Warren Buffett Failed to Spend His $128 Billion Cash Pile in Unusual Bid

Warren Buffet may be breaking his business tradition in order to make good use of Berkshire Hathaway's dangerously big cash pile.

Warren Buffet may be breaking his business tradition in order to make good use of Berkshire Hathaway’s dangerously big cash pile. Justin Sullivan/Getty Images

Berkshire Hathaway chairman Warren Buffett has a record pile of cash, a whopping $128 billion, sitting in the investment firm’s $700 billion money chest—with which the 89-year-old investing legend has said he’s looking to fund an “elephant-sized acquisition.

Buffett found his first target about two weeks ago. As first reported by CNBC, Berkshire Hathaway drafted a $5 billion offer, or $140 per share, to acquire Tech Data Corp., a Florida-based publicly traded company that distributes softwares and IT services for global tech companies, notably Apple, Google, IBM and Microsoft.

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But Buffett was outbid at the last minute by private equity firm Apollo Global Management, who offered $145 per share.

Engaging in a takeover bidding war is highly unusual for Buffett, noticed those familiar with his business style.

“Buffett rarely goes up against private equity companies and doesn’t like to get into bidding wars,” said CNBC anchor Becky Quick, who frequently interviews Buffett on camera. “But it shows how he is going further afield trying to deploy the large stash of cash he has on hand.”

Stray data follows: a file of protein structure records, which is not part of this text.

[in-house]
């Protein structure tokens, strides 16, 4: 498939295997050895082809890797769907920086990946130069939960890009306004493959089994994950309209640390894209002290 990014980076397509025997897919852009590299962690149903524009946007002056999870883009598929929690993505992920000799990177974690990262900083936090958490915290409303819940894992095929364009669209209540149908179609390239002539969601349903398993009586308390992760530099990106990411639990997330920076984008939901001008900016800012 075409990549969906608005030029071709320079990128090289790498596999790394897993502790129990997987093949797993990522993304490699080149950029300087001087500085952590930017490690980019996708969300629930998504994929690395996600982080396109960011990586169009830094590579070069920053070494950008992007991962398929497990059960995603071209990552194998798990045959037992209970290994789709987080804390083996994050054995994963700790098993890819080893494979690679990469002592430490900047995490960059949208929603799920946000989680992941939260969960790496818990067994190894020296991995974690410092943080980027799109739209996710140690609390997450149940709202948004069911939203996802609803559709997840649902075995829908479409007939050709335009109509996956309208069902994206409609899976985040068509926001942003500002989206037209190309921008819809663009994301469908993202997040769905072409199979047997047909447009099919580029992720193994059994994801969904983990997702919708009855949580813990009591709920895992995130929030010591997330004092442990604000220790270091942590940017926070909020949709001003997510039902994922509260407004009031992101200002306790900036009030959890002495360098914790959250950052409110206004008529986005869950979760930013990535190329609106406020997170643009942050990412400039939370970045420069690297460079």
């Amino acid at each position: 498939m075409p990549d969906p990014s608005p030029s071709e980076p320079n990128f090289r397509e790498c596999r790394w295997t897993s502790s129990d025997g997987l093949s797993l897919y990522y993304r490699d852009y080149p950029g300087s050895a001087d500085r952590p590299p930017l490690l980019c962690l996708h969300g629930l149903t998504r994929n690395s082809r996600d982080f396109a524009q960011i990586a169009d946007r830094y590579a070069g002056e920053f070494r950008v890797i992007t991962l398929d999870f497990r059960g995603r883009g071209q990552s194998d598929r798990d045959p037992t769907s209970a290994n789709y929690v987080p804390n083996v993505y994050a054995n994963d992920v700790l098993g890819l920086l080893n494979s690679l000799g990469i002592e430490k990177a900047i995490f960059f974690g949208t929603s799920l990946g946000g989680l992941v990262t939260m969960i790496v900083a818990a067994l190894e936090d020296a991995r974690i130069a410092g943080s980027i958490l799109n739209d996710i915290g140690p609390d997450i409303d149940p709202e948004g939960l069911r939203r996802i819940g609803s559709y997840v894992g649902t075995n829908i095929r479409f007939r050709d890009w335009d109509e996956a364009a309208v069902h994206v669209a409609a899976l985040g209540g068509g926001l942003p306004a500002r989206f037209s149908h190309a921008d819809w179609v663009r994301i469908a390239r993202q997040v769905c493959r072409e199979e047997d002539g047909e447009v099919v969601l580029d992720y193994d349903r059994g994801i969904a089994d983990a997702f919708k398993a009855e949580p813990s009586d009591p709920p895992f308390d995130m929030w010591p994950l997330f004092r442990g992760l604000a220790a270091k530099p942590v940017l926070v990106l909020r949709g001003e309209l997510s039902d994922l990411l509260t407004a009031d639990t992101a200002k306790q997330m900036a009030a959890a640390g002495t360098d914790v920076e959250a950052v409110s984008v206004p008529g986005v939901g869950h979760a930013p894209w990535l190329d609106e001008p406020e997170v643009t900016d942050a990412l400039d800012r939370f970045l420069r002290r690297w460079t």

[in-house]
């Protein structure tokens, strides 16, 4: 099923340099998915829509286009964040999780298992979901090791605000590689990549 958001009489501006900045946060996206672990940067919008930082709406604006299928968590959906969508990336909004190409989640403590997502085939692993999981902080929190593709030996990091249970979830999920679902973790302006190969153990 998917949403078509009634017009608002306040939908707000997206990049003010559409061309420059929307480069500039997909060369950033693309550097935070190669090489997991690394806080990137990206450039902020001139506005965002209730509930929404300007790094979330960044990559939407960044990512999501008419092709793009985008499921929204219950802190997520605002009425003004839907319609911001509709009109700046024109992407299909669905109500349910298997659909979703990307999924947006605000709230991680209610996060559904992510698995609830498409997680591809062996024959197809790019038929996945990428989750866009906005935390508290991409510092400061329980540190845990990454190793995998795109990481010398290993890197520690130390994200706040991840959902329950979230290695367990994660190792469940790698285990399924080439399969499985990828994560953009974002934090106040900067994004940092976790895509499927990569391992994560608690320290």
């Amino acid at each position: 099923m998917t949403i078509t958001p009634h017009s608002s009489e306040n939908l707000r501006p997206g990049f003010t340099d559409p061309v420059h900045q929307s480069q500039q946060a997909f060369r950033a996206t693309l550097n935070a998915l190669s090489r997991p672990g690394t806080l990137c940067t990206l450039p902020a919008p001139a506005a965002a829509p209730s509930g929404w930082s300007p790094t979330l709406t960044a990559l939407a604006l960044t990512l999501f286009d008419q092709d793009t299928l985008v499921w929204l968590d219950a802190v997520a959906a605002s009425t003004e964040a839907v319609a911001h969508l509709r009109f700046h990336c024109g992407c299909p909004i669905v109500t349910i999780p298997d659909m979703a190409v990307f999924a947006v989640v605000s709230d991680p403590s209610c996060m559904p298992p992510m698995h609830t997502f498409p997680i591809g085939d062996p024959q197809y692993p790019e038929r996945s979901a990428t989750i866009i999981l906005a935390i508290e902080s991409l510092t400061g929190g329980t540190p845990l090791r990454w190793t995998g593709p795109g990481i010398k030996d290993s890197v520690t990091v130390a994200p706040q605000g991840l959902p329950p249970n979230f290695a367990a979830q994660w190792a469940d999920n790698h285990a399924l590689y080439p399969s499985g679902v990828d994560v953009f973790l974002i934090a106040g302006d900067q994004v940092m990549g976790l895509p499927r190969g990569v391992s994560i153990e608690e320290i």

Per CNBC, the acquisition race started with Apollo offering $130 apiece for Tech Data’s outstanding shares. Bank of America then brought Buffett’s attention to the opportunity through one of his lieutenants who’s knowledgeable about Tech Data’s line of business. Buffett reportedly made up his mind within hours and put the $140 offer on the table.

Apollo then raised its bid to $145, which Tech Data accepted. The deal would value the company at $5.14 billion, excluding debt.

There’s lingering speculations that Buffett may raise his offer again. After all, Berkshire Hathaway has historically shown advantages in acquisition wars because “certain companies [think] it’s a mark of honor to have Buffett want your company,” said CNBC’s senior markets commentator Mike Santoli.

“It is clear the market believes this could be a bidding war still. I strongly disagree,” Bram de Haas, founder of Starshot Capital B.V., a Netherlands-based wealth management firm, wrote in a commentary for market insights site Gurufocus.com.

“It is against Buffett’s long-time belief that you should never engage in a bidding war,” he explained. “I can’t see him throwing that practice out of the window, and certainly not for a $5 billion snack.”

Warren Buffett Failed to Spend His $128 Billion Cash Pile in Unusual Bid